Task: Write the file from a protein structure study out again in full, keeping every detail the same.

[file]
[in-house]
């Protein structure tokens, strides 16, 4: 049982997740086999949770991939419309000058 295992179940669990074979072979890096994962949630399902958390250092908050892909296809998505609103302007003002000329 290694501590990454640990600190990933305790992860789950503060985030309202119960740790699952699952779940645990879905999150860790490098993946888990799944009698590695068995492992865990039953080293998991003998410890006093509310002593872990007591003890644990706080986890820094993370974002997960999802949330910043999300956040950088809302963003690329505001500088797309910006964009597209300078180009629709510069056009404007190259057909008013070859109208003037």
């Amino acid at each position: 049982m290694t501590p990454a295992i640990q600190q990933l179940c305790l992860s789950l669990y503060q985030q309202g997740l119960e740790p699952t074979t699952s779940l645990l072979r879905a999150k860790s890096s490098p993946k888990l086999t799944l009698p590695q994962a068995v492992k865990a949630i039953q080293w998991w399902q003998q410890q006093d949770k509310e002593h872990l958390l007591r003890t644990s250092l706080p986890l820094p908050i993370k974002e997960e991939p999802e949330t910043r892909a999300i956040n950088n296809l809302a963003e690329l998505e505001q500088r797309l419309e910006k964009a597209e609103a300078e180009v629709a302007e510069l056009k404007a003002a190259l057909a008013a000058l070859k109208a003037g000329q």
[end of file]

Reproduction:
[in-house]
């Protein structure tokens, strides 16, 4: 049982997740086999949770991939419309000058 295992179940669990074979072979890096994962949630399902958390250092908050892909296809998505609103302007003002000329 290694501590990454640990600190990933305790992860789950503060985030309202119960740790699952699952779940645990879905999150860790490098993946888990799944009698590695068995492992865990039953080293998991003998410890006093509310002593872990007591003890644990706080986890820094993370974002997960999802949330910043999300956040950088809302963003690329505001500088797309910006964009597209300078180009629709510069056009404007190259057909008013070859109208003037």
């Amino acid at each position: 049982m290694t501590p990454a295992i640990q600190q990933l179940c305790l992860s789950l669990y503060q985030q309202g997740l119960e740790p699952t074979t699952s779940l645990l072979r879905a999150k860790s890096s490098p993946k888990l086999t799944l009698p590695q994962a068995v492992k865990a949630i039953q080293w998991w399902q003998q410890q006093d949770k509310e002593h872990l958390l007591r003890t644990s250092l706080p986890l820094p908050i993370k974002e997960e991939p999802e949330t910043r892909a999300i956040n950088n296809l809302a963003e690329l998505e505001q500088r797309l419309e910006k964009a597209e609103a300078e180009v629709a302007e510069l056009k404007a003002a190259l057909a008013a000058l070859k109208a003037g000329q």